In the few months I had before moving to the west coast, images of hippies, burning bras and vagabonds piling into Volkswagen vans filled my mind. I could not wait to be apart of a city that has been so pivotal in shaping a nation. What would be the next movement? What I found upon arrival, however, is that many had flocked to the Fog City hoping to get in on the action, and in turn have caused a phenomena not too unfamiliar to the rest of the nation’s cities, known as gentrification.
Arriving in San Francisco for the first time is intoxicating. You enter another world where strangers treat you like neighbors, the music scene is booming and everything is tinted tie-dye. However, aside from the delightful little quirks the city has to offer—such as daily afternoon protests in Golden Gate or naked men riding their bikes in the Castro—it appears as though this gem of the bay area is quickly morphing into the likes of every metropolitan city in the U.S with a Starbucks on every street corner or an “indie” coffee shop filled with Macbooks, gluten free bakeries and the widespread of luxury living to boot.
How is it possible that there are more juice bars than medical marijuana conservatories? Who thought it was a good idea to replace that authentic Mexican taqueria with a Chipotle? In the recent struggles to find off-campus housing, I questioned how it was possible that rent could be so expensive, and I find my answer whenever I see more young mothers with Vera Bradley baby bags than hippies on Haight Street. I used to undoubtedly think that San Francisco was a place for people to escape their troubles and join the creative hub to make a difference. After hearing the rants of countless locals, I can surely say that it was once.
For the locals who have been around long enough, the hippie movement did not begin as a movement, but rather an outlet for individuals to freely express themselves similarly to the kale movement beginning with one or two people trying to eat healthier. Eventually though, these things become too cool to pass up and turn into a trend. In San Francisco where every weird idea has miraculously become cool, it’s no surprise that there’s been a great influx of residents trying to be apart of it.
Of course I can’t be too upset seeing that I am one of many who has traveled outside their hometown to see what the California buzz was all about. However, and maybe this has something to do with all the philosophy classes I’m taking, I can’t help but feel that every step I take into The Fog is unauthentic. Every time I take a sip of artisan drip coffee all the while jotting down thoughts in a black moleskin journal, there’s this ominous voice whispering in my ear, telling me that someone has done this before, enough times in fact for entrepreneurs to make businesses out of it, which have thus replaced the many mom and pop storefronts that made San Francisco so unique. I can’t help but feel bad. The thought that with every spoonful of vegan ice-cream I consume, I slowly begin to morph into THE MAN—or at least a cog that’s helping the machine bring down the once natural beauty of the city—disturbs me and my newfound sense of social justice to the core.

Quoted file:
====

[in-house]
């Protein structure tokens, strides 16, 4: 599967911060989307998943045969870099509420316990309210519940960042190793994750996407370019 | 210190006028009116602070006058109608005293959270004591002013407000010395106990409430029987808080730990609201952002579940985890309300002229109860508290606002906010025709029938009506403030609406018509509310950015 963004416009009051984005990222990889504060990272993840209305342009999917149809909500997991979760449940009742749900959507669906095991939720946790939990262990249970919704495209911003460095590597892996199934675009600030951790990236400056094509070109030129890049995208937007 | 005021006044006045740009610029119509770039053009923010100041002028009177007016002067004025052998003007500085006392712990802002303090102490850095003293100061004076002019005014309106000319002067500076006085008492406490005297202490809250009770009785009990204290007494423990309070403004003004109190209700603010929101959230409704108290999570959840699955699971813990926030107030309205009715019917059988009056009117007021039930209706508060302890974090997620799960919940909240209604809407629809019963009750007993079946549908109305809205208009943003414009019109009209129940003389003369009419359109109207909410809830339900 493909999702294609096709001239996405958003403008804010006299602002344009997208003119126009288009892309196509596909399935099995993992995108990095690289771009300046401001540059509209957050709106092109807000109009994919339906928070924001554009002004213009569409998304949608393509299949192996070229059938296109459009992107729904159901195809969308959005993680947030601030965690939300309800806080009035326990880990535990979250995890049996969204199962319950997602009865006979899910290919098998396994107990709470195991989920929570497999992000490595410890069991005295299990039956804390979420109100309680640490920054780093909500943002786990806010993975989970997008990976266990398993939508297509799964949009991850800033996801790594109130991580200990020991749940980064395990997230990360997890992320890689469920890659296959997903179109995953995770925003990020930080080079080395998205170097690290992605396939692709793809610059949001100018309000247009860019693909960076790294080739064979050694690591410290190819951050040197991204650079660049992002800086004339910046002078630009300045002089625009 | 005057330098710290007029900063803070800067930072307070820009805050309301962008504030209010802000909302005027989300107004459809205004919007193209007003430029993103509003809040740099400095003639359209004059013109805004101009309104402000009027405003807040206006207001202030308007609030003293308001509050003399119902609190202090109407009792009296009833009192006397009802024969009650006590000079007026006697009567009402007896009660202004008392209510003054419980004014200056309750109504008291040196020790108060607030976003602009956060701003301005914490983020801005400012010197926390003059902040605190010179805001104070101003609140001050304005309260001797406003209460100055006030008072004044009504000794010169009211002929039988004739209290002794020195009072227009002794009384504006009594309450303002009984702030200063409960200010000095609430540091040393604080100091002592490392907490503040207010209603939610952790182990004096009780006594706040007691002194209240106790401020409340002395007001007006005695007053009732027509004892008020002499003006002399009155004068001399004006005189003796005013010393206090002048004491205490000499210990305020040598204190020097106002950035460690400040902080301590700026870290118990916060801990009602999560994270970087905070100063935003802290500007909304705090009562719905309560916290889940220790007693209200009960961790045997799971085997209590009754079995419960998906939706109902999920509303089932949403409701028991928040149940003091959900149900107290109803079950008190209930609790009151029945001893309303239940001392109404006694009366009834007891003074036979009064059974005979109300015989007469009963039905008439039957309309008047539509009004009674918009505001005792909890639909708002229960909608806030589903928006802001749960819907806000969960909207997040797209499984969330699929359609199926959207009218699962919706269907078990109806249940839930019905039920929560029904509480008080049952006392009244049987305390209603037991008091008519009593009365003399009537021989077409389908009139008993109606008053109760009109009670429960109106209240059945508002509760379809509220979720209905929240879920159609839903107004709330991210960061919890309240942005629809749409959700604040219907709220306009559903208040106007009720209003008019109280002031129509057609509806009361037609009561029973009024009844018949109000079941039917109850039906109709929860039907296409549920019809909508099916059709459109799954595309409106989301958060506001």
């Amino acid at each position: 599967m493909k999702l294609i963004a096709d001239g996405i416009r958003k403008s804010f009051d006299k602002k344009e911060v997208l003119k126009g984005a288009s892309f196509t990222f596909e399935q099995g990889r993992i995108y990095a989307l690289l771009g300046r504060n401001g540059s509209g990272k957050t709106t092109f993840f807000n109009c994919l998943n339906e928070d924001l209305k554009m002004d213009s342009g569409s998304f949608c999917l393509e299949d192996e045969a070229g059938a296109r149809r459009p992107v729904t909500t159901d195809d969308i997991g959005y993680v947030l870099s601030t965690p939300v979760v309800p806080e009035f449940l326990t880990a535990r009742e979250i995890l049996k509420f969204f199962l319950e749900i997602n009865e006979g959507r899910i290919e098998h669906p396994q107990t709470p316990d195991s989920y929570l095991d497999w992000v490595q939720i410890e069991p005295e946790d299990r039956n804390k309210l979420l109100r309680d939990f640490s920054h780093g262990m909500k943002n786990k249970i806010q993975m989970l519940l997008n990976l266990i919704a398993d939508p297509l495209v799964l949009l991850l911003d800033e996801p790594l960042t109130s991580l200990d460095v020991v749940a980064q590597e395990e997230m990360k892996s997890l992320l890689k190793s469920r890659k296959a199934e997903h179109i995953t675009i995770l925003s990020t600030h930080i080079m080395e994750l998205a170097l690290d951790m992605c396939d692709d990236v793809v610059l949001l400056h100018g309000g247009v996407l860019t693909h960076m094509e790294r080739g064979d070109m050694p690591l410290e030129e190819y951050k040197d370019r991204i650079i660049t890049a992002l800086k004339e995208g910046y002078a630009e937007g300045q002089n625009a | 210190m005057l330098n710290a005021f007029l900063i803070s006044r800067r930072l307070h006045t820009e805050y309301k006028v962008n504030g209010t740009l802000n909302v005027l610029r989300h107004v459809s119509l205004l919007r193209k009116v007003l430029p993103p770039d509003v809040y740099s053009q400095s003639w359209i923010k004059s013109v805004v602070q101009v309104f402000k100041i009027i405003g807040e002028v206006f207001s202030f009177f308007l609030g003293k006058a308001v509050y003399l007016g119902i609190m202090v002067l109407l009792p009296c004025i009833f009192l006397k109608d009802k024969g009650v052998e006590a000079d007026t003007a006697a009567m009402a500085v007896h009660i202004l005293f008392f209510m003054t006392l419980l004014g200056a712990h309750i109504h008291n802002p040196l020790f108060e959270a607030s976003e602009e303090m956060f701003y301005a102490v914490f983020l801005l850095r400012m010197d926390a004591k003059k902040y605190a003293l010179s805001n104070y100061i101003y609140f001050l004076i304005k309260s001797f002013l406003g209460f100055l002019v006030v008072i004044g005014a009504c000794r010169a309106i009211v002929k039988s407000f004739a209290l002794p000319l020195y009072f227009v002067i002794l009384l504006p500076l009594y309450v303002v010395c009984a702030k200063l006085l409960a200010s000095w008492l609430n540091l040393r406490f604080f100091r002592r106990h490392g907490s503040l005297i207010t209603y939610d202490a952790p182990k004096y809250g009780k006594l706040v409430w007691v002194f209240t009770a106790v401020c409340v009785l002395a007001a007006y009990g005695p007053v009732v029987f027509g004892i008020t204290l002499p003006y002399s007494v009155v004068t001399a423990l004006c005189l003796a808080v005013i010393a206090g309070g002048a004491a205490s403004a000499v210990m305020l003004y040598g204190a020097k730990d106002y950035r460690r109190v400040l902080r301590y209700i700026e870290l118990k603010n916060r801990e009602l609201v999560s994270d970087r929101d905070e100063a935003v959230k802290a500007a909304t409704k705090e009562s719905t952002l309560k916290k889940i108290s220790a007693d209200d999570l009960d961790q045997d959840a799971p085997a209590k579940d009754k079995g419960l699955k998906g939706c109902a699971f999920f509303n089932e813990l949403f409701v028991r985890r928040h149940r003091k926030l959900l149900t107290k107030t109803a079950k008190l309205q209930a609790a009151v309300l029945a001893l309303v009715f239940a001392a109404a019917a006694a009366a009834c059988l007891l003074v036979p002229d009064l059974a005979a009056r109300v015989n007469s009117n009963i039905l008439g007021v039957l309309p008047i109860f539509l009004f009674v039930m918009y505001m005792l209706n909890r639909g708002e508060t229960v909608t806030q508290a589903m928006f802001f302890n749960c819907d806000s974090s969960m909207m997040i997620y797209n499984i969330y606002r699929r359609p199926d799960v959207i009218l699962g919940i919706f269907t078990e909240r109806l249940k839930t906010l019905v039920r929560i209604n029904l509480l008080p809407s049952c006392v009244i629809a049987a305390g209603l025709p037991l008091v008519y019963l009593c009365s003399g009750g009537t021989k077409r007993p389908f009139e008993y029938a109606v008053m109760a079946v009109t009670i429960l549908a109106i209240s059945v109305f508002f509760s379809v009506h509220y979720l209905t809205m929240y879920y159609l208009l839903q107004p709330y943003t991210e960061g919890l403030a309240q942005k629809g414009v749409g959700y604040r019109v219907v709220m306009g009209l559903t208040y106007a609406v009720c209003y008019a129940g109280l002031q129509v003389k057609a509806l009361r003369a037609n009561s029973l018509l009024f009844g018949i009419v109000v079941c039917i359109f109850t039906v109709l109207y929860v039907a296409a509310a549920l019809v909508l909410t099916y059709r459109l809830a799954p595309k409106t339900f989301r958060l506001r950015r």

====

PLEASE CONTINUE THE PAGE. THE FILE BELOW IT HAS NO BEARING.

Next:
If only I had been born earlier, so I could have traveled to San Francisco and indulge in the sweet release that everything I was doing was uncharted territory being experienced for the first time. Alas, this cannot be. But living in the now, I’d be damned if I go on like the lousy entitled hipster that made up my persona for the first semester of college.
Gentrification is on a rampage, but before we unknowingly get swooped up in its force, we should aim to preserve the unique essence of our nation’s cities. So for all of you going to town on that gluten free banana-nut kale-infused muffin, just know that you’re doing so simply because someone with celiac disease wanted a muffin really badly one day. Get off your high horse; roll up the sleeves of your American Apparel cardigans, and save the parks, the schools and the libraries that are in danger or being replaced by a Whole Foods.